Polar ice cap

A polar ice cap or polar cap is a high-latitude region of a planet, dwarf planet, or natural satellite that is covered in ice.[1]

There are no requirements with respect to size or composition for a body of ice to be termed a polar ice cap, nor any geological requirement for it to be over land; only that it must be a body of solid phase matter in the polar region. This causes the term "polar ice cap" to be something of a misnomer, as the term ice cap itself is applied more narrowly to bodies that are over land, and cover less than 50,000 km2: larger bodies are referred to as ice sheets.

The composition of the ice will vary. For example, Earth's polar caps are mainly water ice, whereas Mars's polar ice caps are a mixture of solid carbon dioxide and water ice.

Polar ice caps form because high-latitude regions receive less energy in the form of solar radiation from the Sun than equatorial regions, resulting in lower surface temperatures.

Earth's polar caps have changed dramatically over the last 12,000 years. Seasonal variations of the ice caps takes place due to varied solar energy absorption as the planet or moon revolves around the Sun. Additionally, in geologic time scales, the ice caps may grow or shrink due to climate variation. If the polar ice caps are too hot then they will melt. However if they are too cold they will increase their sizes.

Mars, as seen by the Hubble Telescope
Polar ice cap on Mars, seen by the Hubble Telescope

Earth

North pole september ice-pack 1978-2002

Extent of the Arctic sea-ice in September 1978 – 2002

North pole february ice-pack 1978-2002

Extent of the Arctic sea-ice in February 1978 – 2002

The Earth seen from Apollo 17

The Blue Marble, Earth as seen from Apollo 17 with the southern polar ice cap visible (courtesy NASA)

North Pole

Earth's North Pole is covered by floating pack ice (sea ice) over the Arctic Ocean. Portions of the ice that do not melt seasonally can get very thick, up to 3–4 meters thick over large areas, with ridges up to 20 meters thick. One-year ice is usually about 1 meter thick. The area covered by sea ice ranges between 9 and 12 million km2. In addition, the Greenland ice sheet covers about 1.71 million km2 and contains about 2.6 million km³ of ice. When the ice breaks off (calves) it forms icebergs scattered around the northern Atlantic.[2]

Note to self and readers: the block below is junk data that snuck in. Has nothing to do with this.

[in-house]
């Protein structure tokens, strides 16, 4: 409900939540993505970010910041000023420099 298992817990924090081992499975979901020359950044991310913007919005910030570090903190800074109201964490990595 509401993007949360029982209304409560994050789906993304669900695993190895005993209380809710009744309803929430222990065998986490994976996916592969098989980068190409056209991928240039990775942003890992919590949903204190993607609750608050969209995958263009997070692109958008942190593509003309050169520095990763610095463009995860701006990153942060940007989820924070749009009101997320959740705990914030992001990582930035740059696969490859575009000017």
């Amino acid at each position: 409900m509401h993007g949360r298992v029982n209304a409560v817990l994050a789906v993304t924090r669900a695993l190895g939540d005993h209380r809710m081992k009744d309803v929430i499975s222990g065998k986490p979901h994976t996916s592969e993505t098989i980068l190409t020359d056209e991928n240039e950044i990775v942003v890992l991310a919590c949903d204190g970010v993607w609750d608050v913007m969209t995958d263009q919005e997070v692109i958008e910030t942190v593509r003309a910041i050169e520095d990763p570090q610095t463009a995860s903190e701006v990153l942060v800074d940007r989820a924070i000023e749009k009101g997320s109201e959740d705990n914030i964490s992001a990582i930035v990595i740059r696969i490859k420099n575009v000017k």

According to the National Snow and Ice Data Center, "since 1979, winter Arctic ice extent has decreased about 4.2 percent per decade". Both 2008 and 2009 had a minimum Arctic sea ice extent somewhat above that of 2007. At other times of the year the ice extent is still sometimes near the 1979–2000 average, as in April 2010, by the data from the National Snow and Ice Data Center.[3] Still, between these same years, the overall average ice coverage appears to have declined from 8 million km2 to 5 million km2.

South Pole

Antarctica 6400px from Blue Marble
A satellite composite image of Antarctica

Earth's south polar land mass, Antarctica, is covered by the Antarctic ice sheet. It covers an area of about 14.6 million km2 and contains between 25 and 30 million km3 of ice. Around 70% of the fresh water on Earth is contained in this ice sheet.

Data from the National Snow and Ice Data Center shows that the sea ice coverage of Antarctica has a slightly positive trend over the last three decades (1979–2009).[4]

Historical cases

Over the past several decades, Earth's polar ice caps have gained significant attention because of the alarming decrease in land and sea ice. NASA reports that since the late 1970s, the Arctic has lost an average of 20,800 square miles (53,900 square kilometers) of ice per year while the Antarctic has gained an average of 7,300 square miles (18,900 km2) of ice per year. On 19 September 2014, for the first time since 1979, Antarctic sea ice extent exceeded 7.72 million square miles (20 million square kilometers), according to the National Snow and Ice Data Center. The ice extent stayed above this benchmark extent for several days. The average maximum extent between 1981 and 2010 was 7.23 million square miles (18.72 million square kilometers). The single-day maximum extent in 2014 was reached on 20 Sep, according to NSIDC data, when the sea ice covered 7.78 million square miles (20.14 million square kilometers). The 2014 five-day average maximum was reached on 22 Sep, when sea ice covered 7.76 million square miles (20.11 million square kilometers), according to NSIDC.[5]

The current rate of decline of the ice caps has caused many investigations and discoveries on glacier dynamics and their influence on the world's climate. In the early 1950s, scientists and engineers from the US Army began drilling into polar ice caps for geological insight. These studies resulted in “nearly forty years of research experience and achievements in deep polar ice core drillings... and established the fundamental drilling technology for retrieving deep ice cores for climatologic archives.” [6] Polar ice caps have been used to track current climate patterns but also patterns over the past several thousands years from the traces of CO2 and CH4 found trapped in the ice. In the past decade, polar ice caps have shown their most rapid decline in size with no true sign of recovery.[7] Josefino Comiso, a senior research scientist at NASA, found that the “rate of warming in the Arctic over the last 20 years is eight times the rate of warming over the last 100 years.”[8] In September 2012, sea ice reached its smallest size ever. Journalist John Vidal stated that sea ice is "700,000 sq km below the previous minimum of 4.17m sq km set in 2007".[9] In August 2013, Arctic sea ice extent averaged 6.09m km2, which represents 1.13 million km2 below the 1981–2010 average for that month.[10]

Mars

Mars NPArea-PIA00161
Mars's north polar region with ice cap, composite of Viking 1 orbiter images (Courtesy NASA/JPL-Caltech)